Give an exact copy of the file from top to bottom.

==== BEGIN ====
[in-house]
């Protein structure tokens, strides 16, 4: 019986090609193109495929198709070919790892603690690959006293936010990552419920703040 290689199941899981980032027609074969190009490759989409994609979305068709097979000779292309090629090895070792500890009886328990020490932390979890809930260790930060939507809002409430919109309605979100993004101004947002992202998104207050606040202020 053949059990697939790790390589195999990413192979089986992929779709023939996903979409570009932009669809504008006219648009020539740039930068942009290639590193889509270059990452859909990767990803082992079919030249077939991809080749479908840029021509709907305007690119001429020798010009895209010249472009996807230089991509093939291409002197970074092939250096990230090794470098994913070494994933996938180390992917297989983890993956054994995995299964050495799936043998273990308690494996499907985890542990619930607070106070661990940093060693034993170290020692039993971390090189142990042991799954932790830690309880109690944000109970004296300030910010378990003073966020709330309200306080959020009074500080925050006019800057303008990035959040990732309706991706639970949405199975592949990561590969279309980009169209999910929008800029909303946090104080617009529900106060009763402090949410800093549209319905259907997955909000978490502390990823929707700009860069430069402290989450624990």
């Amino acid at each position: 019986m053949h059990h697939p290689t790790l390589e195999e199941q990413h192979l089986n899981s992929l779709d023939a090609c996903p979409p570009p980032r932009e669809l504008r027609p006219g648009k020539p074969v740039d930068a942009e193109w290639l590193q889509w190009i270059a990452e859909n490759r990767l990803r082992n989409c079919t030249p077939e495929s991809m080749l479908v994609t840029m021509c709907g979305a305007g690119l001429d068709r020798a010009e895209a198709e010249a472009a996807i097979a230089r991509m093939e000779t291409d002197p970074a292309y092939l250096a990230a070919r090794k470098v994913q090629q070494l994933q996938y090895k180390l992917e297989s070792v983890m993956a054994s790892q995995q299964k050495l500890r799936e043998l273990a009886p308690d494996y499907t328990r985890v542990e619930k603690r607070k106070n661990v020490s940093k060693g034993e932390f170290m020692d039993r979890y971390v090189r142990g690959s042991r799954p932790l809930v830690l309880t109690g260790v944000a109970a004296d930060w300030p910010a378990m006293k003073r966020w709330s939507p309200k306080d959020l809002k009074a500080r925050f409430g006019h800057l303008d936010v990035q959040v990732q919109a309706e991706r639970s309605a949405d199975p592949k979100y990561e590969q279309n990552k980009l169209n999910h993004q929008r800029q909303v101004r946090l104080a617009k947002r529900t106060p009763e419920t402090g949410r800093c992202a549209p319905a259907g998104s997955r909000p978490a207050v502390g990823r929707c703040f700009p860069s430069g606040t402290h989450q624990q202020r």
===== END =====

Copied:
[in-house]
């Protein structure tokens, strides 16, 4: 019986090609193109495929198709070919790892603690690959006293936010990552419920703040 290689199941899981980032027609074969190009490759989409994609979305068709097979000779292309090629090895070792500890009886328990020490932390979890809930260790930060939507809002409430919109309605979100993004101004947002992202998104207050606040202020 053949059990697939790790390589195999990413192979089986992929779709023939996903979409570009932009669809504008006219648009020539740039930068942009290639590193889509270059990452859909990767990803082992079919030249077939991809080749479908840029021509709907305007690119001429020798010009895209010249472009996807230089991509093939291409002197970074092939250096990230090794470098994913070494994933996938180390992917297989983890993956054994995995299964050495799936043998273990308690494996499907985890542990619930607070106070661990940093060693034993170290020692039993971390090189142990042991799954932790830690309880109690944000109970004296300030910010378990003073966020709330309200306080959020009074500080925050006019800057303008990035959040990732309706991706639970949405199975592949990561590969279309980009169209999910929008800029909303946090104080617009529900106060009763402090949410800093549209319905259907997955909000978490502390990823929707700009860069430069402290989450624990």
């Amino acid at each position: 019986m053949h059990h697939p290689t790790l390589e195999e199941q990413h192979l089986n899981s992929l779709d023939a090609c996903p979409p570009p980032r932009e669809l504008r027609p006219g648009k020539p074969v740039d930068a942009e193109w290639l590193q889509w190009i270059a990452e859909n490759r990767l990803r082992n989409c079919t030249p077939e495929s991809m080749l479908v994609t840029m021509c709907g979305a305007g690119l001429d068709r020798a010009e895209a198709e010249a472009a996807i097979a230089r991509m093939e000779t291409d002197p970074a292309y092939l250096a990230a070919r090794k470098v994913q090629q070494l994933q996938y090895k180390l992917e297989s070792v983890m993956a054994s790892q995995q299964k050495l500890r799936e043998l273990a009886p308690d494996y499907t328990r985890v542990e619930k603690r607070k106070n661990v020490s940093k060693g034993e932390f170290m020692d039993r979890y971390v090189r142990g690959s042991r799954p932790l809930v830690l309880t109690g260790v944000a109970a004296d930060w300030p910010a378990m006293k003073r966020w709330s939507p309200k306080d959020l809002k009074a500080r925050f409430g006019h800057l303008d936010v990035q959040v990732q919109a309706e991706r639970s309605a949405d199975p592949k979100y990561e590969q279309n990552k980009l169209n999910h993004q929008r800029q909303v101004r946090l104080a617009k947002r529900t106060p009763e419920t402090g949410r800093c992202a549209p319905a259907g998104s997955r909000p978490a207050v502390g990823r929707c703040f700009p860069s430069g606040t402290h989450q624990q202020r």